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BEHIND THE SCENES AT A FOOD FESTIVAL

In case foodies did not realise it, meticulous preparation which rivals that of a military campaign is required to feed today’s equivalent of a loaves of bread and small fishes feast. Today being food-day-Saturday, it’s a good opportunity to peek behind the scenes.

Jeremiah Tower, that great American Leonardo, he who is equally at home discussing Blandy’s 1977 Malmsey as writing his regular Substack coverage Out of the Oven, keynoted the Pebble Beach Food and Wine. The 2024 event, 4-7 April, was the first full-monty since the pandemic.  Tower and his husband Curtis Cox flew to California from their home in Merida, obviously thus unable to bring any supplies in from Mexico.

Sponsors are key, to make such an event viable, and their power is evidenced by the fact chefs must work with products those sponsors favour (no, not that designer mezcal, sorry). The first night Curtis Cox and assistant Reagan, a trainee coast guard, shucked 1,000 oysters – they were Pacific Golds,  grown 122 miles south of Pebble Beach, and provided by sponsor Morro Bay Oyster Company, started by Neal Maloney.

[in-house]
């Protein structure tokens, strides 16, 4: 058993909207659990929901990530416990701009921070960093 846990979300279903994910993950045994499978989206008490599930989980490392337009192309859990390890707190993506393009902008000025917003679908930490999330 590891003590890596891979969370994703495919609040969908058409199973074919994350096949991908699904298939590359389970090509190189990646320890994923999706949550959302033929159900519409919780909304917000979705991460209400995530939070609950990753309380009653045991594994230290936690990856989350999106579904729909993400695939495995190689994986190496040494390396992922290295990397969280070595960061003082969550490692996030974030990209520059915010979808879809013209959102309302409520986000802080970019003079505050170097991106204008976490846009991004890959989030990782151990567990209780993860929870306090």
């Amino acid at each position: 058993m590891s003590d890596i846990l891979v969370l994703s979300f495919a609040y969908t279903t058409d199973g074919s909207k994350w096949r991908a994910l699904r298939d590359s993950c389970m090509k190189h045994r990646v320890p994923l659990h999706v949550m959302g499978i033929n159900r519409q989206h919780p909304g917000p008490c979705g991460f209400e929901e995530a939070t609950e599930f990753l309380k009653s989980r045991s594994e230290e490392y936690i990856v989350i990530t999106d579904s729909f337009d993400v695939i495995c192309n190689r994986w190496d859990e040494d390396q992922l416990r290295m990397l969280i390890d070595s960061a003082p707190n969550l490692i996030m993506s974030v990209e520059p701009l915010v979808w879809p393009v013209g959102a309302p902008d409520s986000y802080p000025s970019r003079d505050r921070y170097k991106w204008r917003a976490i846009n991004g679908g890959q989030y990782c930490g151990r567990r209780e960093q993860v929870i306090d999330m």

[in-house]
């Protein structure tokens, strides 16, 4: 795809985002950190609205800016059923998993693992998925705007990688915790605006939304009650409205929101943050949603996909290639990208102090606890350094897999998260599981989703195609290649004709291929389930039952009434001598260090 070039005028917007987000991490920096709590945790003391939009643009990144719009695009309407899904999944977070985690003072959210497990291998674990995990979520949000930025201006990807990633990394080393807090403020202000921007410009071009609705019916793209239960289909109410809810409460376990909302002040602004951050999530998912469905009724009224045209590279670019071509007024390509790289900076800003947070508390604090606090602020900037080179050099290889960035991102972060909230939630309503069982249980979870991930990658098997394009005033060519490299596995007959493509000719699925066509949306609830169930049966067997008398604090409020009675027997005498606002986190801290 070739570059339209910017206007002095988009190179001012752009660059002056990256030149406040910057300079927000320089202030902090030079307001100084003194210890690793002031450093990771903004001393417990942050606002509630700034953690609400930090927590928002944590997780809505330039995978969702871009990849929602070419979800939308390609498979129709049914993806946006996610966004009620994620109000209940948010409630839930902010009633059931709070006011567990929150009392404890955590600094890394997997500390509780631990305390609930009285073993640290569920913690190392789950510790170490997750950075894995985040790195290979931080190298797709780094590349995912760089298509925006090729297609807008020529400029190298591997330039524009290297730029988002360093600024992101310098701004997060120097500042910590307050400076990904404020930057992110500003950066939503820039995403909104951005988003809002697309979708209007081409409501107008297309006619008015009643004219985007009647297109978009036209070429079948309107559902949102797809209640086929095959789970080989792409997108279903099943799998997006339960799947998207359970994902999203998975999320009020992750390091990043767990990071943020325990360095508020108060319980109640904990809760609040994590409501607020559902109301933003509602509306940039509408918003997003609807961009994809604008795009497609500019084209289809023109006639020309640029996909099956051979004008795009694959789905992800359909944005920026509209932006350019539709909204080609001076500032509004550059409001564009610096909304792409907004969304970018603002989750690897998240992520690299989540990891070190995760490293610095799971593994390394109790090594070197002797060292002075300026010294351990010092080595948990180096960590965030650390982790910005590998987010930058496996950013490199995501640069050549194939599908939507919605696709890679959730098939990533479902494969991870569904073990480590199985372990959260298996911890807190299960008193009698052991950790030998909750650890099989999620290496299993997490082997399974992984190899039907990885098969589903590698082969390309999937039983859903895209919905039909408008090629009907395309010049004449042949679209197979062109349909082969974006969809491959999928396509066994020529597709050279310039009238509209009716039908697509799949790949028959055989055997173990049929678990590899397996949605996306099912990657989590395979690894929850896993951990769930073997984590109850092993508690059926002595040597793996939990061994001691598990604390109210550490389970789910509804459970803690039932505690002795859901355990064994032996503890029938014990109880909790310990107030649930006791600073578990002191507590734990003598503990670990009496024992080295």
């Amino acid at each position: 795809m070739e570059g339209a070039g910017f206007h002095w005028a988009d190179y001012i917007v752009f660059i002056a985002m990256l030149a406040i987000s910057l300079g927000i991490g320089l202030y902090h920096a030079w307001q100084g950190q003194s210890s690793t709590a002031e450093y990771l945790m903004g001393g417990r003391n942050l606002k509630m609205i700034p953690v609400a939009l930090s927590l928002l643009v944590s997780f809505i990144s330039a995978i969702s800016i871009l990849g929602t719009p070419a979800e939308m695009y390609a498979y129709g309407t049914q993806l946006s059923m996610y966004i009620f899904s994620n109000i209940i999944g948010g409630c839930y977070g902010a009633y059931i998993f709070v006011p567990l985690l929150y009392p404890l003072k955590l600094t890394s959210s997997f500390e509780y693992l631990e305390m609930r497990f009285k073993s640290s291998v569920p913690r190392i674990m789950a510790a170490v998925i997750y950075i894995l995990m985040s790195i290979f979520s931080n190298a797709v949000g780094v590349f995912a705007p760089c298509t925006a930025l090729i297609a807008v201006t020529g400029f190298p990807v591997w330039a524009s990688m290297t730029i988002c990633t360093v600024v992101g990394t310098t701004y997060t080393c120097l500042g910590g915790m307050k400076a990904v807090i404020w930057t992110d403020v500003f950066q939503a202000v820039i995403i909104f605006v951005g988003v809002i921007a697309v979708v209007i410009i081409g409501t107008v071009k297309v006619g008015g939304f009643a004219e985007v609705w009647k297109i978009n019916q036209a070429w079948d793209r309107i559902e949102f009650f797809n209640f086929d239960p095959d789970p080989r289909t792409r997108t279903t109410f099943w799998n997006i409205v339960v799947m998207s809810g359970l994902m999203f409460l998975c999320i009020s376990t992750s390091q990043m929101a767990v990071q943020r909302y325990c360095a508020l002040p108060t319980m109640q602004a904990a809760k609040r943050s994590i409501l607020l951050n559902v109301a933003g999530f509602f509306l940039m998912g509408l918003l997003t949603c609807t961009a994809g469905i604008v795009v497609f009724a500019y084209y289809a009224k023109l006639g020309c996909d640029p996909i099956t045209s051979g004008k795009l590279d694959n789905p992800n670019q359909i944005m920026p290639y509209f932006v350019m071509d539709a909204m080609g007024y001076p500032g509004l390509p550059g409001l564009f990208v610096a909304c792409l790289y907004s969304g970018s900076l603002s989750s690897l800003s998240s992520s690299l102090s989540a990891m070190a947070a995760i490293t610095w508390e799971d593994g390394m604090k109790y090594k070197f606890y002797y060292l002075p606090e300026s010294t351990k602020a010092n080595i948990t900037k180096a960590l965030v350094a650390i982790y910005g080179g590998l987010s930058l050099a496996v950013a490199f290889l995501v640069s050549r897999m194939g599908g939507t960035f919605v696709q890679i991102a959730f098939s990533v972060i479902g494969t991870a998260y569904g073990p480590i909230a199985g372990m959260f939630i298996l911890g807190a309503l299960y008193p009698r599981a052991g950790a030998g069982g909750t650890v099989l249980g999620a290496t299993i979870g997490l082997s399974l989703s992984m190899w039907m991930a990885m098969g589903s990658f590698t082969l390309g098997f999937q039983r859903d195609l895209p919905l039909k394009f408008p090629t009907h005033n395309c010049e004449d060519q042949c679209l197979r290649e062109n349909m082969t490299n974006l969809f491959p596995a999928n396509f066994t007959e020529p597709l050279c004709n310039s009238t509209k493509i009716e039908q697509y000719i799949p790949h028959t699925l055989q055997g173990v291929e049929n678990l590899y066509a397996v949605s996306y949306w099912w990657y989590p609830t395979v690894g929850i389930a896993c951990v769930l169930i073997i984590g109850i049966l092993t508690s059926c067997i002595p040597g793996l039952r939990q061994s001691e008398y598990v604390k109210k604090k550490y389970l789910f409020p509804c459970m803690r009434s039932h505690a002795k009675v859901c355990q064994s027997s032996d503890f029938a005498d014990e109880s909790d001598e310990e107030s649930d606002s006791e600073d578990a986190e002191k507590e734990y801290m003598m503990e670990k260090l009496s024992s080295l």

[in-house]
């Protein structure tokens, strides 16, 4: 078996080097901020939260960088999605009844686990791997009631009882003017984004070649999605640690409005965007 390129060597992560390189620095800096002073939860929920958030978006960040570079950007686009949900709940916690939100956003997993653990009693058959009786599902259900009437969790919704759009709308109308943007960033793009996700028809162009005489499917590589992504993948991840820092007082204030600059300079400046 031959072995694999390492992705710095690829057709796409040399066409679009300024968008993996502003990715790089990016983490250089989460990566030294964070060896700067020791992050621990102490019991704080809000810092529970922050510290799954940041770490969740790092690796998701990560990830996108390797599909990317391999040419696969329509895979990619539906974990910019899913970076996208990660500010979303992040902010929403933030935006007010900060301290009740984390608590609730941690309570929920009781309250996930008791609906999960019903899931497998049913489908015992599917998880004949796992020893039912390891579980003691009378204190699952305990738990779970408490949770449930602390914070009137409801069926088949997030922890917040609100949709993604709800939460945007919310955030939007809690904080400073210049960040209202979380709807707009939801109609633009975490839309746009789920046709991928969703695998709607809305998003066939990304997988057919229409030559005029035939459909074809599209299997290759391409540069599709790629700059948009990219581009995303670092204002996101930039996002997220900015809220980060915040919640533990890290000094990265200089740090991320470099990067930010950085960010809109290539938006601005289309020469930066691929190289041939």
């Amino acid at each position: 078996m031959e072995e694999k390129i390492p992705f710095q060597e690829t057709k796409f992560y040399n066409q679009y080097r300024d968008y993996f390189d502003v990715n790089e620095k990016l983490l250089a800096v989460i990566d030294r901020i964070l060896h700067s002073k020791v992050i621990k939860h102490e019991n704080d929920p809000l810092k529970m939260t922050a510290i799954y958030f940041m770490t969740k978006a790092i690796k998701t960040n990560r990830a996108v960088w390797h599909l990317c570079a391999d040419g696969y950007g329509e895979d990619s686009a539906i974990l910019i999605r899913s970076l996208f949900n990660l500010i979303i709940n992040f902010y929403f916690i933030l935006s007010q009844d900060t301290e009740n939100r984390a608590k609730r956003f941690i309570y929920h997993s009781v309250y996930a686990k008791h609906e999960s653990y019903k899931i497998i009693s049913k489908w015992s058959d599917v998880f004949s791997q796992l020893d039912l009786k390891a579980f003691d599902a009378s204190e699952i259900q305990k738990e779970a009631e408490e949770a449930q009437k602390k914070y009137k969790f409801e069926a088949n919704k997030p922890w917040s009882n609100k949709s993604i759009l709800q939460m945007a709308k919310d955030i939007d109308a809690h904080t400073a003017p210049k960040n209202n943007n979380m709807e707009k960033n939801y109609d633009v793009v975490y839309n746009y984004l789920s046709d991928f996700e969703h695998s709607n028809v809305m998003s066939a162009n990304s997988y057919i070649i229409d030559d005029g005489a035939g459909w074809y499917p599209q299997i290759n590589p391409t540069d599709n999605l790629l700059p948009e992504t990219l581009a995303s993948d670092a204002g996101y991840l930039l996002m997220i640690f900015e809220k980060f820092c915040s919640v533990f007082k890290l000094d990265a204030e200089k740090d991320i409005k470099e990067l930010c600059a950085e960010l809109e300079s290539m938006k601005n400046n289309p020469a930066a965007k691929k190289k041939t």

The next night was a California Coastal Pacific Feast at the Beach and Tennis Club, hosted by Jeremiah Tower. Now it was a crowd-max of merely 500, who were regaled with a menu that included  Antonius Caviar (‘remarkably good’ – it gets its name from its founder, Antoni Lakomiak, and it’s still produced in Poland by his family). Teaspoonfuls of eggs landed precisely atop whipped cream on a base of a Pringle. So tasty one aficionado had five such memorable mouthfuls.

And so it went on, for four days.  Participants stayed at Casa Palmero, The Inn at Spanish Bay or The Lodge at Pebble Beach, and in the morning they were ready to continue festival-frolics – the entire event benefitted both The Roots Fund and The Pebble Beach Company Foundation, a non-profit for Montery youth.  Of course, as in any military campaign, generals need at least occasional breaks. For Jeremiah Tower and Curtis Cox, below, the ideal recovery pick-up was a simple Negroni.